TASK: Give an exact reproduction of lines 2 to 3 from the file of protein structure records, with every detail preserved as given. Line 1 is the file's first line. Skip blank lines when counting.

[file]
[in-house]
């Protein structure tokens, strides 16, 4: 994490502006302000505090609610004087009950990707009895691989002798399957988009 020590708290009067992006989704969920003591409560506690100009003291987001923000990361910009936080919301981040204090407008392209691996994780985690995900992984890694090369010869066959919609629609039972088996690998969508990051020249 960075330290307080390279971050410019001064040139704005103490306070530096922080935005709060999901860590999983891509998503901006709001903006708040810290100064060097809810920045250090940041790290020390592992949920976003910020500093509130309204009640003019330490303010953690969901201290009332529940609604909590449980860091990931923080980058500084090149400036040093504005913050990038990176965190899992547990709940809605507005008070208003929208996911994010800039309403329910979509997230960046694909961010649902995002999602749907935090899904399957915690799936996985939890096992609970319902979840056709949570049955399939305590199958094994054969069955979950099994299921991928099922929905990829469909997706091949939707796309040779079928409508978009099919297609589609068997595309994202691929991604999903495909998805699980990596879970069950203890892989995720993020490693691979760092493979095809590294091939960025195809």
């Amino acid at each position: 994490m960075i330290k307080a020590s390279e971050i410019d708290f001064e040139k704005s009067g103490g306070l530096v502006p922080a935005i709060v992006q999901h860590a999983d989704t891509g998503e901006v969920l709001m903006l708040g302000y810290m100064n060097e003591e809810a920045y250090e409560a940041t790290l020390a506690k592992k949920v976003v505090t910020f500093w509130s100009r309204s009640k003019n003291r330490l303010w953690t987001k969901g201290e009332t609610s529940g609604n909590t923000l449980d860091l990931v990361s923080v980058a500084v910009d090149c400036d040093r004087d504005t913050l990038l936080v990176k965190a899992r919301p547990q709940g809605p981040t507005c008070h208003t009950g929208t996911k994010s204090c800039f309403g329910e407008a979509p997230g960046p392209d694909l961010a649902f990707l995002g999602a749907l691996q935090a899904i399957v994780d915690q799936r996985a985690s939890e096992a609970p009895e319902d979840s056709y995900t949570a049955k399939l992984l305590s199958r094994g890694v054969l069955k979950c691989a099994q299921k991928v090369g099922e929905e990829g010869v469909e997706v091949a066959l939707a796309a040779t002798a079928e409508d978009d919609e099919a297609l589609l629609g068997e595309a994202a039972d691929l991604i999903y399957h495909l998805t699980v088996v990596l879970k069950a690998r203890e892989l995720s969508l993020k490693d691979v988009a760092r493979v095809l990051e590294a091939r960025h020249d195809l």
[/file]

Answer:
């Protein structure tokens, strides 16, 4: 994490502006302000505090609610004087009950990707009895691989002798399957988009 020590708290009067992006989704969920003591409560506690100009003291987001923000990361910009936080919301981040204090407008392209691996994780985690995900992984890694090369010869066959919609629609039972088996690998969508990051020249 960075330290307080390279971050410019001064040139704005103490306070530096922080935005709060999901860590999983891509998503901006709001903006708040810290100064060097809810920045250090940041790290020390592992949920976003910020500093509130309204009640003019330490303010953690969901201290009332529940609604909590449980860091990931923080980058500084090149400036040093504005913050990038990176965190899992547990709940809605507005008070208003929208996911994010800039309403329910979509997230960046694909961010649902995002999602749907935090899904399957915690799936996985939890096992609970319902979840056709949570049955399939305590199958094994054969069955979950099994299921991928099922929905990829469909997706091949939707796309040779079928409508978009099919297609589609068997595309994202691929991604999903495909998805699980990596879970069950203890892989995720993020490693691979760092493979095809590294091939960025195809």
């Amino acid at each position: 994490m960075i330290k307080a020590s390279e971050i410019d708290f001064e040139k704005s009067g103490g306070l530096v502006p922080a935005i709060v992006q999901h860590a999983d989704t891509g998503e901006v969920l709001m903006l708040g302000y810290m100064n060097e003591e809810a920045y250090e409560a940041t790290l020390a506690k592992k949920v976003v505090t910020f500093w509130s100009r309204s009640k003019n003291r330490l303010w953690t987001k969901g201290e009332t609610s529940g609604n909590t923000l449980d860091l990931v990361s923080v980058a500084v910009d090149c400036d040093r004087d504005t913050l990038l936080v990176k965190a899992r919301p547990q709940g809605p981040t507005c008070h208003t009950g929208t996911k994010s204090c800039f309403g329910e407008a979509p997230g960046p392209d694909l961010a649902f990707l995002g999602a749907l691996q935090a899904i399957v994780d915690q799936r996985a985690s939890e096992a609970p009895e319902d979840s056709y995900t949570a049955k399939l992984l305590s199958r094994g890694v054969l069955k979950c691989a099994q299921k991928v090369g099922e929905e990829g010869v469909e997706v091949a066959l939707a796309a040779t002798a079928e409508d978009d919609e099919a297609l589609l629609g068997e595309a994202a039972d691929l991604i999903y399957h495909l998805t699980v088996v990596l879970k069950a690998r203890e892989l995720s969508l993020k490693d691979v988009a760092r493979v095809l990051e590294a091939r960025h020249d195809l």